We are always happy to hear from gardeners who have jumped on the ‘grow your own’ band wagon. Many first-time veggie gardeners are contacting us to find out what to do with their abundance of tomatoes, squash, carrots and the like.
“What now? “ Time was, you would dig it all up and stuff it in a root cellar. Today of course, we have freezers, refrigerators and some pretty sophisticated methods for preserving fruits and veggies.
What to do with:
Tomatoes: If you still have lots of red tomatoes the answer is simple. Eat what you can and preserve the rest as tomato paste, ‘spaghetti’ sauce or just skin them, bag them and freeze them for future use.
If you wish to ripen the green tomatoes indoors and retrieve them from the plants before the frost gets to them, try this: use old oven racks or some other raised platform, place the green tomatoes on newspaper which is spread over the rack. Good air circulation is important. Place in a cool place. They will ripen in a dark room more slowly than in a bright one, but either work. Place them on the rack(s) with a centimeter or two between each. Turn them every couple of days and inspect for rot or mildew. Toss the infected ones onto the compost. We know people that have eaten tomatoes stored this way right into the first week of January.
Peppers: Harvest ripe peppers before they are hit by first frost. Wash in cool water and place in boiling water for 5 minutes. Remove the peppers from the boiling water and allow them to cool for 1 minute. Next wrap the peppers in plastic wrap and store in the freezer. Peppers will last up to 30 days with this storage method.
Winter Squash: Store only fully matured squash. Harvest before the first frost. Leave 3” of the stem attached. Keep the squash in a warm, dry and ventilated area for 2 weeks. Once the squash has cured you can move it into cool storage. The ideal storage is a cold room around 50-55 degrees. Store squash on racks so they don’t touch. Well-cured, fully-ripe squash will keep until late February.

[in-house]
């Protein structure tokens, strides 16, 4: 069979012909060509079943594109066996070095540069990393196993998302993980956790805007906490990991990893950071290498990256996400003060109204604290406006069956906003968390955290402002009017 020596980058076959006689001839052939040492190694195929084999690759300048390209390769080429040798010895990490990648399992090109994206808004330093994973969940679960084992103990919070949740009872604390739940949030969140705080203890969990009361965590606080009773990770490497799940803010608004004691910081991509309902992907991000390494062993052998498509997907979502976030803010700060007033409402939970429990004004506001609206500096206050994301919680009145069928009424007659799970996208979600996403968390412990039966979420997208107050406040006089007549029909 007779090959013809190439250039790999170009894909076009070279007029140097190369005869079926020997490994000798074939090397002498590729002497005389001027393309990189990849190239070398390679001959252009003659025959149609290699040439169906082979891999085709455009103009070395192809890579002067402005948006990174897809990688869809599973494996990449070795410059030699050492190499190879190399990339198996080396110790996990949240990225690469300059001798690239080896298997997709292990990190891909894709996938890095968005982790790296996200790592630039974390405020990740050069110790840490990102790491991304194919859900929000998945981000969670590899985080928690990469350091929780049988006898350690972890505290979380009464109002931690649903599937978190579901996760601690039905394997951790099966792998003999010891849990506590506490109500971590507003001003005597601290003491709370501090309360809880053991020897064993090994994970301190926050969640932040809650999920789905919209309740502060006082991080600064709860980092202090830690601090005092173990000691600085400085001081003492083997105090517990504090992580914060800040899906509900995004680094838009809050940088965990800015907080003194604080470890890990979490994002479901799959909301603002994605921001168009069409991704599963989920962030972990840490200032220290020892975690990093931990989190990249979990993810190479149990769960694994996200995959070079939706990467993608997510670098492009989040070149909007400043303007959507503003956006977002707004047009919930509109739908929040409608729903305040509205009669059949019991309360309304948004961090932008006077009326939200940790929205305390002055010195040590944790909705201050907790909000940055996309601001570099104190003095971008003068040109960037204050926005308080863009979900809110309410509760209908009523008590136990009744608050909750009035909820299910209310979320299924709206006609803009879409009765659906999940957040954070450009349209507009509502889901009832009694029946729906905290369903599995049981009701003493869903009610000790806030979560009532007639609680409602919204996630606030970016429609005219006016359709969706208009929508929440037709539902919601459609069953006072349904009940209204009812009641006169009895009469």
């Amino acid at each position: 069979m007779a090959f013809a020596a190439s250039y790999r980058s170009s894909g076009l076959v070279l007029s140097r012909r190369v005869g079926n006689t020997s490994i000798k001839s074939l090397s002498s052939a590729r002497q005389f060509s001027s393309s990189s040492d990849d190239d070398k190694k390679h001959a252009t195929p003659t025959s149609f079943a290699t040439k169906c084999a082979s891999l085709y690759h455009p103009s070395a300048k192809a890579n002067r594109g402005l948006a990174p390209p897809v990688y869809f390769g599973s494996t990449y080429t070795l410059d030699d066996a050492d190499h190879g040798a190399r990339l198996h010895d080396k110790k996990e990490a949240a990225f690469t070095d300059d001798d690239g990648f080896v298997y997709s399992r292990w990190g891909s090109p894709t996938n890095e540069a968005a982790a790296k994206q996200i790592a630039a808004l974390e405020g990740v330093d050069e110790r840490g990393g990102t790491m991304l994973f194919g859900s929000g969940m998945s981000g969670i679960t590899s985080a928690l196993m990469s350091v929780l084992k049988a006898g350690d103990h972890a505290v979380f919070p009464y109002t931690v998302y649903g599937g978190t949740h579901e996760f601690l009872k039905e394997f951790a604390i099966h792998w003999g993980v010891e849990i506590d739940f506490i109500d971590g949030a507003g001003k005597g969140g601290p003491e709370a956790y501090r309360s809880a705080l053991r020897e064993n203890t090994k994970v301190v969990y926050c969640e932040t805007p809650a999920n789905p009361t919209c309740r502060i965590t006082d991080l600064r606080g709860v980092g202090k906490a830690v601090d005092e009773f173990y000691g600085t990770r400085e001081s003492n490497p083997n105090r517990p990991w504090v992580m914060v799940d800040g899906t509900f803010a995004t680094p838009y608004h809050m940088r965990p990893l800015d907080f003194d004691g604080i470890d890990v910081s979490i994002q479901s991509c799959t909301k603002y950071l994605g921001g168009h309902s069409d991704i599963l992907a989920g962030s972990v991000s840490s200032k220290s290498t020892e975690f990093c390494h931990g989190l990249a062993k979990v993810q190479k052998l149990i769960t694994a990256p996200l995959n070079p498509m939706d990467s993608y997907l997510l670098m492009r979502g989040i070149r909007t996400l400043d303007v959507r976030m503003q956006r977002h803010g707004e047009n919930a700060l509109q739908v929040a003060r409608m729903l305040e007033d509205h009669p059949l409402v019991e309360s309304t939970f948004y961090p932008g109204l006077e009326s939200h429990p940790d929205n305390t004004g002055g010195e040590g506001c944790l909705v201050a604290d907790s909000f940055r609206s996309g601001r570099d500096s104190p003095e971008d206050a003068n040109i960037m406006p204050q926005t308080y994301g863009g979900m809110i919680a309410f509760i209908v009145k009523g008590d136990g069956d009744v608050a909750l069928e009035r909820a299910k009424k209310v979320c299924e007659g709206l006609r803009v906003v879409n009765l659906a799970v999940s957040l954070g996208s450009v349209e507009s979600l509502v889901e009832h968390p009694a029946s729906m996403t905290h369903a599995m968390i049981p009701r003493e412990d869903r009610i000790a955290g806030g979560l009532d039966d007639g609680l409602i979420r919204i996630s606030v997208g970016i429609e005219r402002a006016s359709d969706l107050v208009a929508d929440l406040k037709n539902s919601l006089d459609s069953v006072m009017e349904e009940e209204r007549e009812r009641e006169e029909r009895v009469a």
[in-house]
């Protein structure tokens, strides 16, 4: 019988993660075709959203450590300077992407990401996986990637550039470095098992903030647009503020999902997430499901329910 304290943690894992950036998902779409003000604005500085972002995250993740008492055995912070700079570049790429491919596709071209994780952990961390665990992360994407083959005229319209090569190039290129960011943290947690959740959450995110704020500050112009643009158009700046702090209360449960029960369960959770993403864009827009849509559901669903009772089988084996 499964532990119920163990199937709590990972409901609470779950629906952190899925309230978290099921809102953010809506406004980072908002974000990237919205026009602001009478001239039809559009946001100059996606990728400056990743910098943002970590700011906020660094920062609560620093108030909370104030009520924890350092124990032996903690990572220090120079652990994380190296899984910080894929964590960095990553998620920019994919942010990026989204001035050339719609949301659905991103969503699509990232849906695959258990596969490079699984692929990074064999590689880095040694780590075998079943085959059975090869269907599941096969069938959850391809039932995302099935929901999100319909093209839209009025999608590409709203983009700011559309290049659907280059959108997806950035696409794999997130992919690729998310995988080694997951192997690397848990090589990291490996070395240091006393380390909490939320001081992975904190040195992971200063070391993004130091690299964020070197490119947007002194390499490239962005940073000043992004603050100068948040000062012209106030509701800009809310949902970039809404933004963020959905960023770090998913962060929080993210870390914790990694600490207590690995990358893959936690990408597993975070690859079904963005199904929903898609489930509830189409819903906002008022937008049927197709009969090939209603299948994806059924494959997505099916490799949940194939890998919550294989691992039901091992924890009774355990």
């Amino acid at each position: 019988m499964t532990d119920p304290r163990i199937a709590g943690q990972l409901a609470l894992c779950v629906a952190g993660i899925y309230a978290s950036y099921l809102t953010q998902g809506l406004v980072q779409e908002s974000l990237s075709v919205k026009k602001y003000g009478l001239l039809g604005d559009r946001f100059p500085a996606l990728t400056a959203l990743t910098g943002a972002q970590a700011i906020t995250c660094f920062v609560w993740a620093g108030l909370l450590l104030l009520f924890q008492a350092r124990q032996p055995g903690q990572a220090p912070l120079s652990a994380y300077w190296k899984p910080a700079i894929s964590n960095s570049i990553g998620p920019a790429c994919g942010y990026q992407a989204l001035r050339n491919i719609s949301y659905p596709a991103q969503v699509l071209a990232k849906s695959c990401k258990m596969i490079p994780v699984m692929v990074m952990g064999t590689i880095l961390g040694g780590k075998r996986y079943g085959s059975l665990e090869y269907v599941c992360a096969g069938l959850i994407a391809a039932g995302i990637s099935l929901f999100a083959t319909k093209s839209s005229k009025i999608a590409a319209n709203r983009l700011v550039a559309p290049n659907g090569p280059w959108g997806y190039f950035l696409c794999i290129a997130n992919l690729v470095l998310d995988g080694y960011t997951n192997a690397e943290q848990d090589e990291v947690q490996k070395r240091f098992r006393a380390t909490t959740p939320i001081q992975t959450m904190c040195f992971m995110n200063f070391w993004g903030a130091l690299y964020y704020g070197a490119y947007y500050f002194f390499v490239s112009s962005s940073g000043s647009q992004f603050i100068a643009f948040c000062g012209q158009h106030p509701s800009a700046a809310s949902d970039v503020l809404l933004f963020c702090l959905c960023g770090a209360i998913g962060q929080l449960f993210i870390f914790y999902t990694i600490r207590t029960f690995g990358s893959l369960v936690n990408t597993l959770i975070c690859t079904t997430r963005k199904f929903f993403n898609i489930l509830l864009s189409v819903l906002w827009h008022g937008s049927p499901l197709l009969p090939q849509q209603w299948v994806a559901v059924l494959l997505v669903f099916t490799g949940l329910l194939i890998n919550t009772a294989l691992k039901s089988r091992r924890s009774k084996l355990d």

Potatoes: Store potatoes in an unheated basement or garage insulated to protect against freezing. The best location for home storage is cool, dark and ventilated. Perforated plastic bags can be used to maintain humidity levels while allowing air flow.
Carrots: One option is to leave carrots in the ground and cover them with an unopened bale of straw for the winter. As you need them for cooking, pull the straw back and dig the fresh carrots out of the ground right up until the very hard frost of late December or January. Alternatively, you can dig up all of your carrots and ‘replant’ them into bushel baskets filled with sharp sand. Keep the carrot tops intact as the root loses much of its nutrients shortly after the top is cut off. Place the baskets in your garage, preferably against the wall that is attached to your house where the temp is about 5 degrees warmer. You will be ‘pulling’ fresh carrots all winter long.
Apples: Harvest apples carefully to avoid bruises which will prevent them from keeping well. Late season apples are the best for storing. Harvest before the first heavy frost. Store apples in the dark in shallow trays of shredded newsprint. The temperature should be cool but not frosty. An unheated basement or garage can be an ideal storage location as long as they are free from rodents.
Keep in mind that some veggies actually improve in flavour with frost. Leeks, kale, Brussels sprouts and cabbage fall into this category.
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